What are your favorite materials to work with?
I like making things with masking tape and papier mâché. I am also decorating or working with things people wouldn’t expect, like dry shampoo or coffee. When you have something to create, suddenly everything is a source of texture and color. That spider is made from a lampshade covered in masking tape and papier mâché. Tim wanted some melted faces recently so we mixed up some melted latex and then poured it onto masks. It looked amazing. The challenge is in making things look real.
Which aspects of the job do you find the most challenging?
It’s the uncertainty and the fast pace of it. You might hear nothing and then have five days to put a job together and you worry that you won’t give them what they want. It’s a very emotional job. There’s no such thing as no. You’re up against it all the time.
And which bits do you most enjoy?
Looking back on the projects I’ve done! Also, there are projects that really suit you. It’s great to work things out and try things and get to a point where you are happy with what you have done. It can be a really satisfactory process.
Have you ever wanted to do film?
I did at one point. I wanted to do more moving image, but the good thing about this job is that I can keep it as varied as possible. I feel like film might be quite suffocating as the projects would be much longer and more demanding from project to project. But at the same time, I would quite like to throw myself into something like that and know when my holidays are. When I did the video for Jessie J, I made this tree that looked great from the front but they had a crane that looked at all the angles. I hadn’t realized how it would look from above and different sides, so I think there’s a lot more to consider when you are working with film.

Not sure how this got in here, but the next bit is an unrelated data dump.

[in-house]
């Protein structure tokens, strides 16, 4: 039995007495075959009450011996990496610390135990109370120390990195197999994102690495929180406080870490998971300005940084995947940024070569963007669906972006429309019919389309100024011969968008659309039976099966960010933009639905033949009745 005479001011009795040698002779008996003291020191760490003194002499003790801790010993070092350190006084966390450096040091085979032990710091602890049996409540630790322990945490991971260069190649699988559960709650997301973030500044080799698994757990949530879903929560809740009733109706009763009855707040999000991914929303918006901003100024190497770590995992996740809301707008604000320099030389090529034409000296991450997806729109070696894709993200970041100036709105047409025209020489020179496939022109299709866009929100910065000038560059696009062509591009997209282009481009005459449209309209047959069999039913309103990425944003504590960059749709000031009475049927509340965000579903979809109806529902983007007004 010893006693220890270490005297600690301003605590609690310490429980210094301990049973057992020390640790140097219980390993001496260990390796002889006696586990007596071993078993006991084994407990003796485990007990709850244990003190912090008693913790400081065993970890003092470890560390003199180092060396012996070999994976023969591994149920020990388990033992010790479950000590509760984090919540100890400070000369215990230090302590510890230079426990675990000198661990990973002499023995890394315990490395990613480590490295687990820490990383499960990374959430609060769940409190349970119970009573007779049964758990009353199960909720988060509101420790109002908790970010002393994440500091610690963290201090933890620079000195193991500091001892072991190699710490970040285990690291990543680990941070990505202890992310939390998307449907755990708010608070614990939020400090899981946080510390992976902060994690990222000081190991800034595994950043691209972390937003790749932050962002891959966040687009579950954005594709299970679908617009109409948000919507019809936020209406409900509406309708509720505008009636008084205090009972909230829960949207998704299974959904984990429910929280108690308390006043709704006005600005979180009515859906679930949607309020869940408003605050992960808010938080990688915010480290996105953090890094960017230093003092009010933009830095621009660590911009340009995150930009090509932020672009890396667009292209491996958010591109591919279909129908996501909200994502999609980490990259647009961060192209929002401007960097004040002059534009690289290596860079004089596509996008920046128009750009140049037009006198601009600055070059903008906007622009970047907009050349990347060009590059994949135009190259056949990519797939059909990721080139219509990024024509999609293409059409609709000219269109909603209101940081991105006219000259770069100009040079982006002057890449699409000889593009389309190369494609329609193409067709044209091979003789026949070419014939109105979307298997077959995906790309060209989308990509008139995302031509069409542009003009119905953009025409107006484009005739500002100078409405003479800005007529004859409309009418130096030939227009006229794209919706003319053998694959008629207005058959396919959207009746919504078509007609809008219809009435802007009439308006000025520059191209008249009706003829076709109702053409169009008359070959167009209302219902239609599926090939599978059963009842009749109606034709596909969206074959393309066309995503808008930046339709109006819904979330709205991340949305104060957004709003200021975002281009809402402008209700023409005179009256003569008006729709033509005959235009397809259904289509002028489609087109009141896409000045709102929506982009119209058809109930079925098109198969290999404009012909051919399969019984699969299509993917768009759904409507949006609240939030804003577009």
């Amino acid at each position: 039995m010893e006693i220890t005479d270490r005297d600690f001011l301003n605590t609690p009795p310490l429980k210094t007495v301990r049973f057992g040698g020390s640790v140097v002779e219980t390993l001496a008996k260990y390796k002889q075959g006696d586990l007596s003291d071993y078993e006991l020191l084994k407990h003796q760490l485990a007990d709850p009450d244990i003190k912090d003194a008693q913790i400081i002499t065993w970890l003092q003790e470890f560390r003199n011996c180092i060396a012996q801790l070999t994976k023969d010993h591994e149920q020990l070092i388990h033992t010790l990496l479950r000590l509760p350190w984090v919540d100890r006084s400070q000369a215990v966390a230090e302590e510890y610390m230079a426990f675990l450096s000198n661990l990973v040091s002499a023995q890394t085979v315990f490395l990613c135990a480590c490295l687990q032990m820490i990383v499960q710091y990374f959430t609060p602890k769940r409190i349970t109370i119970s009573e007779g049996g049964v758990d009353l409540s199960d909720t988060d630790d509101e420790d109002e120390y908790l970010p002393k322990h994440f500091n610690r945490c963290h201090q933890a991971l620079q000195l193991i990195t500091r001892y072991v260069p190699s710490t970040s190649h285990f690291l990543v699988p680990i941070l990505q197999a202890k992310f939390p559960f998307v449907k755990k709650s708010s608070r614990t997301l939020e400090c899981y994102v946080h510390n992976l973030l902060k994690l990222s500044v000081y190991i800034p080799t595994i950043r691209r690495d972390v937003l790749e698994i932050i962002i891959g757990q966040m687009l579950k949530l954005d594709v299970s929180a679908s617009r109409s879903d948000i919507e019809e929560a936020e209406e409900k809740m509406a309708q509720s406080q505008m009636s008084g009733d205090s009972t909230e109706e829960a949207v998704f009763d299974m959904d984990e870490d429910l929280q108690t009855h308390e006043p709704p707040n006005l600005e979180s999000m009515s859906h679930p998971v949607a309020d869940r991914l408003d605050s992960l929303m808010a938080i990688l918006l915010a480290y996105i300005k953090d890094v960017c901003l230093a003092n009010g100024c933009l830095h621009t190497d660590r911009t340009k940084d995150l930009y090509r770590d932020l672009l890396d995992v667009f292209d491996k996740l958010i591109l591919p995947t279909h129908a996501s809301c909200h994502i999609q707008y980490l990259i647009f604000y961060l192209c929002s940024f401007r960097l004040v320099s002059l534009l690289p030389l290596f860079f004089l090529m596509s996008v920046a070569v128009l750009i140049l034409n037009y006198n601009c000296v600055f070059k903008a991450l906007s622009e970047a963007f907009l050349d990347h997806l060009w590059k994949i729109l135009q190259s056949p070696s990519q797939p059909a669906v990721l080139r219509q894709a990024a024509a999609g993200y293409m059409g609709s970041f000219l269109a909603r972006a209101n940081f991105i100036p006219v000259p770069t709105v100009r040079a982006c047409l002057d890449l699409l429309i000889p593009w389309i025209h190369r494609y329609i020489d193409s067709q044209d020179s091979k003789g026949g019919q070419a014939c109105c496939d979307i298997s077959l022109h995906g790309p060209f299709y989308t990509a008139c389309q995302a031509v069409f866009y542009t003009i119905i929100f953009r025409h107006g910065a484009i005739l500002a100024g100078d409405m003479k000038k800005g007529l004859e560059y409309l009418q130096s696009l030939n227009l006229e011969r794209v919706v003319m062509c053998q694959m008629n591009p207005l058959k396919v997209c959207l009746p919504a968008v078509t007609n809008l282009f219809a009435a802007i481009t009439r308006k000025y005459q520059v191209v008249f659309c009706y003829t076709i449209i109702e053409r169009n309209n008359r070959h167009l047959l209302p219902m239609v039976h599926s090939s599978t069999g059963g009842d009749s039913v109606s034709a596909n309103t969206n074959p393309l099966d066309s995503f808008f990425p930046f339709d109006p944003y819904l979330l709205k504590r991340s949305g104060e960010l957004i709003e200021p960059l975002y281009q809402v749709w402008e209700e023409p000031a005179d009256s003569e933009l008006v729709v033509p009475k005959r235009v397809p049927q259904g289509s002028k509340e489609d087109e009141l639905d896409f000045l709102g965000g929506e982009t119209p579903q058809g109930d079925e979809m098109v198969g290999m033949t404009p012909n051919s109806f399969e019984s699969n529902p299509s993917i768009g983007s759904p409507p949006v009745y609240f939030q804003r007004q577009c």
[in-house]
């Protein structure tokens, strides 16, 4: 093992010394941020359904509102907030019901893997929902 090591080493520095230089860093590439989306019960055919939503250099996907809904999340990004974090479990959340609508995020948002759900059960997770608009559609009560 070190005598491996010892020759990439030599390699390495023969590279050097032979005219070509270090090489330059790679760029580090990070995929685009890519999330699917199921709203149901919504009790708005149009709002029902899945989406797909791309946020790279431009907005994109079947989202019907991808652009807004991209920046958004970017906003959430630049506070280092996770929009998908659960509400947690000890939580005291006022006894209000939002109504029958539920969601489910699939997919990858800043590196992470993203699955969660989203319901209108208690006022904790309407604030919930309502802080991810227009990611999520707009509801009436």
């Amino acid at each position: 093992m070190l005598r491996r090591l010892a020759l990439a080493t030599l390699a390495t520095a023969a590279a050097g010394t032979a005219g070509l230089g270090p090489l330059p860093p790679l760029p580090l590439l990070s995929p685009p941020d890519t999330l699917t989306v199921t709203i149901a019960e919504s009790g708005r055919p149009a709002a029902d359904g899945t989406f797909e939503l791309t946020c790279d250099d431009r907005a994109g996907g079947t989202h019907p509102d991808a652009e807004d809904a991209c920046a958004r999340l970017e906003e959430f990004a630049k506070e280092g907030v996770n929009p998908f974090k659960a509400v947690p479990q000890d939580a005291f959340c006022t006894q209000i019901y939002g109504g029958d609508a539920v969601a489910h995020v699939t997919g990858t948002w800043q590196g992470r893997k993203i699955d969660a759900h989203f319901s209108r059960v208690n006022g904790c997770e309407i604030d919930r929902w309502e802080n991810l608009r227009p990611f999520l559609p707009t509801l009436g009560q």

Do you ever feel like you’ve bitten off more than you can chew?
All the time. A lot of jobs are like that, no wait, most jobs are like that! When I first started every job was like that. People think I have a magic wand and I understand it looks like I do, but I don’t. A lot is expected of you.
Have you ever had any catastrophic failures?
I was working with a client who wanted a floor of flowers. We worked out that we’d put the flowers in plastic vials under a false floor. They wanted a thousand big Ecuadorian roses. It was the week that a helicopter hit the Vauxhall Flower Market so we couldn’t go there, and it was also the same week of a snow storm so no planes were flying in. Late on the Sunday, we found someone and managed to drive a van out in the snow to collect them, then spent all night carefully trimming them. We got to the shoot the next day and the client said, “We didn’t want roses.” It felt like the ground had sucked me in. They wanted a natural meadow feel. Luckily, we had a day to set up, so on the morning of the shoot day I went really early to the flower market and got the flowers they wanted. It was a hiccup that we managed to somehow correct – all part of the creative journey.
Thank you for showing us around your studio, Rhea. We look forward to seeing more of your magical landscapes. You can keep up with Rhea’s work on her website here.
Photography: Olivia Frohlich
Interview & Text: Amelia Phillips